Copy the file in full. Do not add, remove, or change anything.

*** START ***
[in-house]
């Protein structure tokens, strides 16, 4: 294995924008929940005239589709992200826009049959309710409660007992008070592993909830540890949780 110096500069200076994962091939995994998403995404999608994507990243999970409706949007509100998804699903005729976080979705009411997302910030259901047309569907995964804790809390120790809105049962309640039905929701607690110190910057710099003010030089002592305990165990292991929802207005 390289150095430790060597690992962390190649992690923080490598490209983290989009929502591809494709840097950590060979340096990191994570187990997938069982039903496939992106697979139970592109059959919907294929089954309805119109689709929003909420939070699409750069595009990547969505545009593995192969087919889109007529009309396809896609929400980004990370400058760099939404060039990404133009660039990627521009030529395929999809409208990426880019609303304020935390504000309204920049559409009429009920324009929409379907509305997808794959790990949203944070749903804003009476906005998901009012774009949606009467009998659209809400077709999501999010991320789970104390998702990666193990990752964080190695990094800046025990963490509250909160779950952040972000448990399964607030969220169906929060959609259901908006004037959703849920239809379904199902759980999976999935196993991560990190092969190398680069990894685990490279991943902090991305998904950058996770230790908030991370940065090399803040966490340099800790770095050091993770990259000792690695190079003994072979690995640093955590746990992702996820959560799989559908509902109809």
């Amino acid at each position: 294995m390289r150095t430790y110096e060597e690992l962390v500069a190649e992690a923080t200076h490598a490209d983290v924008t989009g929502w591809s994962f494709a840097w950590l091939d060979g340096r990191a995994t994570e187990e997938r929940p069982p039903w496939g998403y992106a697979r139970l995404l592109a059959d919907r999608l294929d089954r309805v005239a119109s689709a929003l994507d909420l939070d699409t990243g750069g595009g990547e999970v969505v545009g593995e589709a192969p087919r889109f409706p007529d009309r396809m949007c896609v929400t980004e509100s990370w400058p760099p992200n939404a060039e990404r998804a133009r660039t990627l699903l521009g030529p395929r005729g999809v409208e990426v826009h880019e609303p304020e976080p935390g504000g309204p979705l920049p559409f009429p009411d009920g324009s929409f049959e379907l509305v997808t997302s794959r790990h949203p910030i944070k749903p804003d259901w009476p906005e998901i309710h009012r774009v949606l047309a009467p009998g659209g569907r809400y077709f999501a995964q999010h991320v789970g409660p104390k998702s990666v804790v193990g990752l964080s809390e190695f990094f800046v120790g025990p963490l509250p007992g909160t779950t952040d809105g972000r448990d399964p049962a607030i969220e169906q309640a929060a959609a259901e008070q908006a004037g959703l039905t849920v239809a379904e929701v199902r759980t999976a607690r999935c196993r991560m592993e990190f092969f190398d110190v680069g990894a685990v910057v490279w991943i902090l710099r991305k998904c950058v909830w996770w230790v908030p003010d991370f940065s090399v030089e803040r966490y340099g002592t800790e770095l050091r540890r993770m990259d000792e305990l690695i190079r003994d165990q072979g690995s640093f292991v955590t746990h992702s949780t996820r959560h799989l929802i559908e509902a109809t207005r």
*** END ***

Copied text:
[in-house]
């Protein structure tokens, strides 16, 4: 294995924008929940005239589709992200826009049959309710409660007992008070592993909830540890949780 110096500069200076994962091939995994998403995404999608994507990243999970409706949007509100998804699903005729976080979705009411997302910030259901047309569907995964804790809390120790809105049962309640039905929701607690110190910057710099003010030089002592305990165990292991929802207005 390289150095430790060597690992962390190649992690923080490598490209983290989009929502591809494709840097950590060979340096990191994570187990997938069982039903496939992106697979139970592109059959919907294929089954309805119109689709929003909420939070699409750069595009990547969505545009593995192969087919889109007529009309396809896609929400980004990370400058760099939404060039990404133009660039990627521009030529395929999809409208990426880019609303304020935390504000309204920049559409009429009920324009929409379907509305997808794959790990949203944070749903804003009476906005998901009012774009949606009467009998659209809400077709999501999010991320789970104390998702990666193990990752964080190695990094800046025990963490509250909160779950952040972000448990399964607030969220169906929060959609259901908006004037959703849920239809379904199902759980999976999935196993991560990190092969190398680069990894685990490279991943902090991305998904950058996770230790908030991370940065090399803040966490340099800790770095050091993770990259000792690695190079003994072979690995640093955590746990992702996820959560799989559908509902109809």
């Amino acid at each position: 294995m390289r150095t430790y110096e060597e690992l962390v500069a190649e992690a923080t200076h490598a490209d983290v924008t989009g929502w591809s994962f494709a840097w950590l091939d060979g340096r990191a995994t994570e187990e997938r929940p069982p039903w496939g998403y992106a697979r139970l995404l592109a059959d919907r999608l294929d089954r309805v005239a119109s689709a929003l994507d909420l939070d699409t990243g750069g595009g990547e999970v969505v545009g593995e589709a192969p087919r889109f409706p007529d009309r396809m949007c896609v929400t980004e509100s990370w400058p760099p992200n939404a060039e990404r998804a133009r660039t990627l699903l521009g030529p395929r005729g999809v409208e990426v826009h880019e609303p304020e976080p935390g504000g309204p979705l920049p559409f009429p009411d009920g324009s929409f049959e379907l509305v997808t997302s794959r790990h949203p910030i944070k749903p804003d259901w009476p906005e998901i309710h009012r774009v949606l047309a009467p009998g659209g569907r809400y077709f999501a995964q999010h991320v789970g409660p104390k998702s990666v804790v193990g990752l964080s809390e190695f990094f800046v120790g025990p963490l509250p007992g909160t779950t952040d809105g972000r448990d399964p049962a607030i969220e169906q309640a929060a959609a259901e008070q908006a004037g959703l039905t849920v239809a379904e929701v199902r759980t999976a607690r999935c196993r991560m592993e990190f092969f190398d110190v680069g990894a685990v910057v490279w991943i902090l710099r991305k998904c950058v909830w996770w230790v908030p003010d991370f940065s090399v030089e803040r966490y340099g002592t800790e770095l050091r540890r993770m990259d000792e305990l690695i190079r003994d165990q072979g690995s640093f292991v955590t746990h992702s949780t996820r959560h799989l929802i559908e509902a109809t207005r």